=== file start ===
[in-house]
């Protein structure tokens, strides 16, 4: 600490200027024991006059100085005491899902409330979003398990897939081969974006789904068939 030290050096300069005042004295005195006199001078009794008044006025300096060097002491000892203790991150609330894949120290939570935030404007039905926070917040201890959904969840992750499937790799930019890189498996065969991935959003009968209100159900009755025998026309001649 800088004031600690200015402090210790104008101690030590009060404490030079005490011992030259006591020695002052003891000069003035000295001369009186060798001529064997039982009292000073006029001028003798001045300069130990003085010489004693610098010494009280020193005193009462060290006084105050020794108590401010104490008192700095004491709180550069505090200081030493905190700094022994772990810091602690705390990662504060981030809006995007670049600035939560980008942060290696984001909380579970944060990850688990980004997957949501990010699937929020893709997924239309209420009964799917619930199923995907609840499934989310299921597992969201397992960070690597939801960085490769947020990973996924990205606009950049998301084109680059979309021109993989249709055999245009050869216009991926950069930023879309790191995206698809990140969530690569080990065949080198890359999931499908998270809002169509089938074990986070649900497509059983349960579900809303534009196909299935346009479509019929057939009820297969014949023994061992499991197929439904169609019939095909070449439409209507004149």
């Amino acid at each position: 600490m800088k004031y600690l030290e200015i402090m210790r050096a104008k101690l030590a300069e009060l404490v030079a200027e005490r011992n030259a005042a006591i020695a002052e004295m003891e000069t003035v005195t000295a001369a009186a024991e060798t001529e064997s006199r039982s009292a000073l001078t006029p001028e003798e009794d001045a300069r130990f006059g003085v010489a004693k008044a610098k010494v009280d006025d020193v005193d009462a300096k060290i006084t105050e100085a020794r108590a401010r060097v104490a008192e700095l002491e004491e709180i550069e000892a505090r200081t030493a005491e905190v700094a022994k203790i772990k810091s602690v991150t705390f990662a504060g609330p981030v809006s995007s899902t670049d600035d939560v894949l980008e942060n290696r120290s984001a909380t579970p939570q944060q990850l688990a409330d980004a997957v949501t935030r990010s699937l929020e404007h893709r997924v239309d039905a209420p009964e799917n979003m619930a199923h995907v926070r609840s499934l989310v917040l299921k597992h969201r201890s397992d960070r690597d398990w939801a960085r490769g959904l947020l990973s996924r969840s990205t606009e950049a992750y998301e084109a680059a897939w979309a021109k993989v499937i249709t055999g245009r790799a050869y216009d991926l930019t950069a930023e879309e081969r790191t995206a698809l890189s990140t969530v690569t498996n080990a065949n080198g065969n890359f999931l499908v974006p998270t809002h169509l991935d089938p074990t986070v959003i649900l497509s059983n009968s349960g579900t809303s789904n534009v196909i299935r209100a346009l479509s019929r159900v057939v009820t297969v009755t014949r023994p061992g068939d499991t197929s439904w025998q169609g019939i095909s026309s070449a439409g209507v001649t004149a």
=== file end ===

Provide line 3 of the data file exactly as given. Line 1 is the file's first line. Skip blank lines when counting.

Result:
């Amino acid at each position: 600490m800088k004031y600690l030290e200015i402090m210790r050096a104008k101690l030590a300069e009060l404490v030079a200027e005490r011992n030259a005042a006591i020695a002052e004295m003891e000069t003035v005195t000295a001369a009186a024991e060798t001529e064997s006199r039982s009292a000073l001078t006029p001028e003798e009794d001045a300069r130990f006059g003085v010489a004693k008044a610098k010494v009280d006025d020193v005193d009462a300096k060290i006084t105050e100085a020794r108590a401010r060097v104490a008192e700095l002491e004491e709180i550069e000892a505090r200081t030493a005491e905190v700094a022994k203790i772990k810091s602690v991150t705390f990662a504060g609330p981030v809006s995007s899902t670049d600035d939560v894949l980008e942060n290696r120290s984001a909380t579970p939570q944060q990850l688990a409330d980004a997957v949501t935030r990010s699937l929020e404007h893709r997924v239309d039905a209420p009964e799917n979003m619930a199923h995907v926070r609840s499934l989310v917040l299921k597992h969201r201890s397992d960070r690597d398990w939801a960085r490769g959904l947020l990973s996924r969840s990205t606009e950049a992750y998301e084109a680059a897939w979309a021109k993989v499937i249709t055999g245009r790799a050869y216009d991926l930019t950069a930023e879309e081969r790191t995206a698809l890189s990140t969530v690569t498996n080990a065949n080198g065969n890359f999931l499908v974006p998270t809002h169509l991935d089938p074990t986070v959003i649900l497509s059983n009968s349960g579900t809303s789904n534009v196909i299935r209100a346009l479509s019929r159900v057939v009820t297969v009755t014949r023994p061992g068939d499991t197929s439904w025998q169609g019939i095909s026309s070449a439409g209507v001649t004149a």